When we use the term play, generally people associate it with children, pets or a romantic engagement, but there is so much more to it and what’s more play and playfulness is vital for our mental well being. There is fair amount of research into the importance of play, but the results don’t seem to be filtering down to the general public nor the school system. Currently, children have the least free play time they ever had and that’s taking into consideration days of child labour. Nowadays in the UK, many children start formal childcare before they even turn one and most activities they are exposed to are either adult led or at least adult supervised, free play is hard to come by. This has been an issue for a couple of generations now and it shows. We don’t know how to play, lack imagination and are self conscious about being seen in such free state of being. Our curiosity, our ability to flow freely and be present in the moment, our confidence and our creativity are paying the price for the focus on structured learning, memory building and assimilation into the society. There is hope though, as long as there is a breath in your body, you can be free to play again. Here is how you can unlock your playfulness and release your inner free child.
To start with, carve out a specific time for free play, allow at least an hour. Once you are able to step into your playfulness easily, you’ll be able to switch it on any time anywhere, but if you are still new to this concept, it’s good to have a little structure to ensure it actually happens. If you have children or pets, the next step is likely to be a bit easier, but you can certainly do it alone or with another adult(s). Once your ‘hour’ arrives, switch off all electronics and let go off all to do lists, bring your mind to the present by noticing the world around you with all your senses. This will work whether you are outdoors or indoors. Notice what you can see, what you can hear, smell, taste and touch. Do not pass judgements on these perceptions, just notice them. If you have a pet or a child with you, just follow their lead. Observe them, stay present with them and join them when invited. As long as everyone is safe, do not suggest, help, organise, advise them, just be with them.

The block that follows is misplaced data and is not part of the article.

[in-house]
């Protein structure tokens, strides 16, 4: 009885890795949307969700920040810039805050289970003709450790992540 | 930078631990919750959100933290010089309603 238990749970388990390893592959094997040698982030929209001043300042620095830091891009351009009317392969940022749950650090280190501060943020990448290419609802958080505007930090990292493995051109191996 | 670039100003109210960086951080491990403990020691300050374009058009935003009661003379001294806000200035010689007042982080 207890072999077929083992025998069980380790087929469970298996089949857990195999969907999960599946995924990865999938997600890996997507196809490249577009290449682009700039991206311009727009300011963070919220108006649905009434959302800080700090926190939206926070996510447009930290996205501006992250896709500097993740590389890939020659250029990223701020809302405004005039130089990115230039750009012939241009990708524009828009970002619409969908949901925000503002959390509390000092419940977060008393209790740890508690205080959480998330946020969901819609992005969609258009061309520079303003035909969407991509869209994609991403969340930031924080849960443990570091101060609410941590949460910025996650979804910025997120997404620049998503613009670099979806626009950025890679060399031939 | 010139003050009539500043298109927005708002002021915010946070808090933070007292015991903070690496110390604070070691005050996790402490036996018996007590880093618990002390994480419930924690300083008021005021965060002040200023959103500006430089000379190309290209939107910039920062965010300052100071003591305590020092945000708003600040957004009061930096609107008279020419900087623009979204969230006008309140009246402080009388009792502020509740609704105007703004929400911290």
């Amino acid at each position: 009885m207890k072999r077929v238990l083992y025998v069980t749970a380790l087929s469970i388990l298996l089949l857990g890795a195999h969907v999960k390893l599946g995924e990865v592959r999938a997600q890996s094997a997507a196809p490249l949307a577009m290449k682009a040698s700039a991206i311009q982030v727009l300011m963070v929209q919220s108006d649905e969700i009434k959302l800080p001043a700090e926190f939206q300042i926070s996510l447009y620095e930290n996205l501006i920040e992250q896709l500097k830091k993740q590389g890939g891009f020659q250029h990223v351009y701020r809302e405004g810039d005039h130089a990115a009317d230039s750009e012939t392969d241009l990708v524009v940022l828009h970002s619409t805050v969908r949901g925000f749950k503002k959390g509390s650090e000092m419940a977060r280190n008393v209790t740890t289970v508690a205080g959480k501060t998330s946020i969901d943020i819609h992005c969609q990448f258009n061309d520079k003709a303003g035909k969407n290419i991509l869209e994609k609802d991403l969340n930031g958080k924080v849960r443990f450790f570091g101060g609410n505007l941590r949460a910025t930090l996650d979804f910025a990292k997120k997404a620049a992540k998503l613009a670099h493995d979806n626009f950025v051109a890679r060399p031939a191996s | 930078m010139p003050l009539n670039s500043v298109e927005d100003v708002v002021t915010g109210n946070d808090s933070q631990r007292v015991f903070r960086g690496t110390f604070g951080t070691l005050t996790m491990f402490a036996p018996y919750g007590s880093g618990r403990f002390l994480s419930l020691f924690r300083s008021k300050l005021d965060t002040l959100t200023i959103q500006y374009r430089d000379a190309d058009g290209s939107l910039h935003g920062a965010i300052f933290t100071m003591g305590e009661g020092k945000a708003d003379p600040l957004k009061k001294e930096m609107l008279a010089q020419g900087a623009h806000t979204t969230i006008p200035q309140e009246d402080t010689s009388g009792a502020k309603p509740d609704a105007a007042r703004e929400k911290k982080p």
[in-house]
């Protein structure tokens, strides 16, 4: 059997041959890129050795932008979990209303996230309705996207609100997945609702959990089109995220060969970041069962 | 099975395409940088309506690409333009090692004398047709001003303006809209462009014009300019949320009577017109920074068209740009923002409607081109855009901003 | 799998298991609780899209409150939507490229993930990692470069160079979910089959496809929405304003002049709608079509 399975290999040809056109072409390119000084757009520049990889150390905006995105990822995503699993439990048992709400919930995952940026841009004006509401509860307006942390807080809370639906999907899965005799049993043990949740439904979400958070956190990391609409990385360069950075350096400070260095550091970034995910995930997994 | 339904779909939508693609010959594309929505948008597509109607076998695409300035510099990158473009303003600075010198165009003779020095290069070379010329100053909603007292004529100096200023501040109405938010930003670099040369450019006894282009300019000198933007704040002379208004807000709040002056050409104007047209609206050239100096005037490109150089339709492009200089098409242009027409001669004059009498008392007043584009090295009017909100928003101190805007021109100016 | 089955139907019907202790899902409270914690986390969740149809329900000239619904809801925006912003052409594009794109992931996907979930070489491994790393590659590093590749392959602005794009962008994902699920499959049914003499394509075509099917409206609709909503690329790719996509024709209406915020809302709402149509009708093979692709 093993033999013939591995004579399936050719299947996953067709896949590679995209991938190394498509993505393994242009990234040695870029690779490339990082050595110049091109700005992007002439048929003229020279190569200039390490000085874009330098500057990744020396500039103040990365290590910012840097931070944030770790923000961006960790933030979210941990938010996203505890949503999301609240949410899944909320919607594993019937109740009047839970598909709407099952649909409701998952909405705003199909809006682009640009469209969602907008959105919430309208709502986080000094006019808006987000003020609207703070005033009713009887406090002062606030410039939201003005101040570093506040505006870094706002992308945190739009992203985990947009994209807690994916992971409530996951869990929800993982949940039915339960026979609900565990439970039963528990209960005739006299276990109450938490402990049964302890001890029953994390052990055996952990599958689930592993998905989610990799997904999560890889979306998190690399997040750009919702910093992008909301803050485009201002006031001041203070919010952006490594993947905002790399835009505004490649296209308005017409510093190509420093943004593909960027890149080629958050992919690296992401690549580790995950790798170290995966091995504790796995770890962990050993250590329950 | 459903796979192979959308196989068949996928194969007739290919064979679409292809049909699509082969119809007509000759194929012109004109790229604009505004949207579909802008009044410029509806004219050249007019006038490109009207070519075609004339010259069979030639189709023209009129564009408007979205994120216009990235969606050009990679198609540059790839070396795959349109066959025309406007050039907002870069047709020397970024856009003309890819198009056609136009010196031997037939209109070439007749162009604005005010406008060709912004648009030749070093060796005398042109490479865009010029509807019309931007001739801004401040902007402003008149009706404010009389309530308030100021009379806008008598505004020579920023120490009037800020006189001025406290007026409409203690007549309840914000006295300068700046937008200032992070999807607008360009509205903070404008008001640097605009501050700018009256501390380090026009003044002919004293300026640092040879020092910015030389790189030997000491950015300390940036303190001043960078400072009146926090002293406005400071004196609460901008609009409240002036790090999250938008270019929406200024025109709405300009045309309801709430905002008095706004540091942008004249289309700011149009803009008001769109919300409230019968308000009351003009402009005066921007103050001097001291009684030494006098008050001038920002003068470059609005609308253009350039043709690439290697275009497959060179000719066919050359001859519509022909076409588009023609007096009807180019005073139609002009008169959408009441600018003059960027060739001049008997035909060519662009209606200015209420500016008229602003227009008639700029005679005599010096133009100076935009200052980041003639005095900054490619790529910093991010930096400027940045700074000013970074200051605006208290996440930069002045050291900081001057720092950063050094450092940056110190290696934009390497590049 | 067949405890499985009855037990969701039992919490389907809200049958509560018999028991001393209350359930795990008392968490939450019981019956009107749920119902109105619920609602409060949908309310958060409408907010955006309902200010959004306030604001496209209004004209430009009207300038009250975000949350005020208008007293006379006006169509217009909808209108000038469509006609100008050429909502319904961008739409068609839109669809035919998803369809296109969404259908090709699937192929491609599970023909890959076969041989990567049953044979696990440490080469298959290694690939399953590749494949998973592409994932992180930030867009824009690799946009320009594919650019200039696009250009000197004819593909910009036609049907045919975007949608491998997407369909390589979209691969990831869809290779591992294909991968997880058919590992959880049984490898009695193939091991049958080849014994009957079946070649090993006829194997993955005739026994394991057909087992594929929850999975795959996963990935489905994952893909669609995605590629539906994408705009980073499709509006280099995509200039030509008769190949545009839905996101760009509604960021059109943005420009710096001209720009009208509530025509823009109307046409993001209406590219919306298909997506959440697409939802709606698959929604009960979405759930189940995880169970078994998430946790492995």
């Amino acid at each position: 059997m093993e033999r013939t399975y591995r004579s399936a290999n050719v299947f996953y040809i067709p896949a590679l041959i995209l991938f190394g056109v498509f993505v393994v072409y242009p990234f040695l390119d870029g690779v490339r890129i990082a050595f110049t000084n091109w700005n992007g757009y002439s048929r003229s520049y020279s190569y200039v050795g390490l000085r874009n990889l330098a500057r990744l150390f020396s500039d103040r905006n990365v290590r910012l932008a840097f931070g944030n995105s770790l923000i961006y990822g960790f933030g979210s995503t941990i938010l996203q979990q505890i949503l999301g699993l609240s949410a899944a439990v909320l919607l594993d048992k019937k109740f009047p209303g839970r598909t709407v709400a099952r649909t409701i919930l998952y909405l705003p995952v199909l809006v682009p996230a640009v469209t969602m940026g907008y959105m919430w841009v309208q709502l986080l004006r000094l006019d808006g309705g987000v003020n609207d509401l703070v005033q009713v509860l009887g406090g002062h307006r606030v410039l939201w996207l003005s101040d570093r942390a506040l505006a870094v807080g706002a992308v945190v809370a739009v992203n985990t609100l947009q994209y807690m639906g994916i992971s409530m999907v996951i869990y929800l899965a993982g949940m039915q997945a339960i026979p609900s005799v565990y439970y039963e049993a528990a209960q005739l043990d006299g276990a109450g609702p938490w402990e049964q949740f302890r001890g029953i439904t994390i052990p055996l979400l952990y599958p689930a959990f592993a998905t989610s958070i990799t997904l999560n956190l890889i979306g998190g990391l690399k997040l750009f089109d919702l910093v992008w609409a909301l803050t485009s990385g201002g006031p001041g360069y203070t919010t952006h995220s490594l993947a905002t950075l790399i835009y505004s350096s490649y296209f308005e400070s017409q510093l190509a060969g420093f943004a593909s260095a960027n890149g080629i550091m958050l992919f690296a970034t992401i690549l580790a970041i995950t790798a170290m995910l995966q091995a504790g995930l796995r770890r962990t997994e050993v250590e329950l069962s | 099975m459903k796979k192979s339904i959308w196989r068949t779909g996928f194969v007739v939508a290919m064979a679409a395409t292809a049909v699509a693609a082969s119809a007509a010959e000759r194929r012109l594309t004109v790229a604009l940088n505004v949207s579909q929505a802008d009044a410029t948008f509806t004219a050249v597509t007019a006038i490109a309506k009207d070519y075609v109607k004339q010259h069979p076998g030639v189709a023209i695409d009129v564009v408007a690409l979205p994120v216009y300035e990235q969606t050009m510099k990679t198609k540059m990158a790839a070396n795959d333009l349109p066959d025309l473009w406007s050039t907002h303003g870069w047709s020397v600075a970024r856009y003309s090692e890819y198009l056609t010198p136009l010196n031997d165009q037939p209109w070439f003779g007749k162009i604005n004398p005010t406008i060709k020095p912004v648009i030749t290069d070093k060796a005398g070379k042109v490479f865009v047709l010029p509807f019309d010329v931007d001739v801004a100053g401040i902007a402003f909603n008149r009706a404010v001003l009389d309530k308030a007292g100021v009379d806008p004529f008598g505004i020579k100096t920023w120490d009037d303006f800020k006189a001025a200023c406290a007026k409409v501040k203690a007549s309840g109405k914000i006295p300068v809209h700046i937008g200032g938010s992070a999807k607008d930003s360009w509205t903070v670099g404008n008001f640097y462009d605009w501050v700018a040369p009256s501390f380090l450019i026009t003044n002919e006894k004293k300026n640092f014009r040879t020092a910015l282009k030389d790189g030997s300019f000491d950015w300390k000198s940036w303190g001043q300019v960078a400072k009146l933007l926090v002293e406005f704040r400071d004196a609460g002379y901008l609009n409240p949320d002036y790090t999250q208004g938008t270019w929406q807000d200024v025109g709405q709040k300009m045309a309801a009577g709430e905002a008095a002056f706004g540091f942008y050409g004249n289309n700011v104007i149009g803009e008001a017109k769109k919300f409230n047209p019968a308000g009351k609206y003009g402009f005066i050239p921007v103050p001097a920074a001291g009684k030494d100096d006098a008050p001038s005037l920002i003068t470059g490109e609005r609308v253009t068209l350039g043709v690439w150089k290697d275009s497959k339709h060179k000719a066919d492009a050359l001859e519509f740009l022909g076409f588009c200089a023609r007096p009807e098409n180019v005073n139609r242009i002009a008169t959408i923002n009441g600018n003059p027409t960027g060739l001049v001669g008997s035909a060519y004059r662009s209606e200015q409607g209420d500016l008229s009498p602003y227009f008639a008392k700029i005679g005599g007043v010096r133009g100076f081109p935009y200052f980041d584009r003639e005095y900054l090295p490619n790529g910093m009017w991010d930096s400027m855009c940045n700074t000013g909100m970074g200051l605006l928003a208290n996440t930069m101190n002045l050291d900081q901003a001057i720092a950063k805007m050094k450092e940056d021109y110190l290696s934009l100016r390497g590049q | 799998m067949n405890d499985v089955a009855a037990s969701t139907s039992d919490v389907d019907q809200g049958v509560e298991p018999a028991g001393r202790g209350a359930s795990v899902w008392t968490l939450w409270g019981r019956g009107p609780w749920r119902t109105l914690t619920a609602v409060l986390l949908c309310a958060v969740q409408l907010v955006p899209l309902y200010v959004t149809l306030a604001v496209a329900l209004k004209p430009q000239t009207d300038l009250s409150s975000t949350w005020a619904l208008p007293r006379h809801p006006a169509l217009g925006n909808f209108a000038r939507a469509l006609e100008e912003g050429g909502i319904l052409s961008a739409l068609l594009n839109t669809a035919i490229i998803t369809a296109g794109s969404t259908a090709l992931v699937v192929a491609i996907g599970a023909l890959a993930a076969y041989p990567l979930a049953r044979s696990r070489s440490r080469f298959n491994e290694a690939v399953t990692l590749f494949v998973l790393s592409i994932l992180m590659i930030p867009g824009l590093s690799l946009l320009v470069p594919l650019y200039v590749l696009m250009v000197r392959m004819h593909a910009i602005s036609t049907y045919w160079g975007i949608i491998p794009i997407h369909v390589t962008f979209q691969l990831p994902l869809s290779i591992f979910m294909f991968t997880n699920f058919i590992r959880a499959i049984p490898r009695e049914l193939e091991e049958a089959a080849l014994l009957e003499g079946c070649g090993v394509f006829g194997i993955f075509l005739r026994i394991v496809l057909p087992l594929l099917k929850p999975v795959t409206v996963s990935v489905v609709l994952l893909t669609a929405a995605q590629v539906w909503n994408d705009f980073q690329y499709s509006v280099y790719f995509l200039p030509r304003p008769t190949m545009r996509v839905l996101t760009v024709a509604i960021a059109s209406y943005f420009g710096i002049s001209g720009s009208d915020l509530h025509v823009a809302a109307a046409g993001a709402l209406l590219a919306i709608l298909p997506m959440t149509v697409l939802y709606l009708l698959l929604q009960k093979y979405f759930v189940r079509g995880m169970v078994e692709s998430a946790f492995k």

If you are alone, notice your body and what it feels like doing, you might feel like moving in a certain way, dancing, singing, spinning, whatever it is, go with it. Maybe an object near you catches your eye and invites closer observation or play, approach it with open mind and curiosity.
The next step, is to notice how you are feeling, what chatter does your mind comes with, what are your compulsions. Note all of these, so you can analyse, process and let go off later. You can bring these observations to your therapist if you have one or discuss with a trusted friend. This is where our barriers to freeness often come up. Watch out for feelings of discomfort, embarassment, self-consciousness, irritation, anxiety, impatience, compulsion to control the situation, the feeling that you are wasting time etc. All of these and more are signs that your mind is fighting the discomfort the unfamiliar experience brings. The best thing you can do, is to stay present with the feeling, observe it without getting pulled into its story and continue playing (whatever that means in that moment). The feelings will pass and if you practise this few times, your neural pathways will slowly be rewired and playing will become as comfortable as it is for small children before they are tied up by the education system.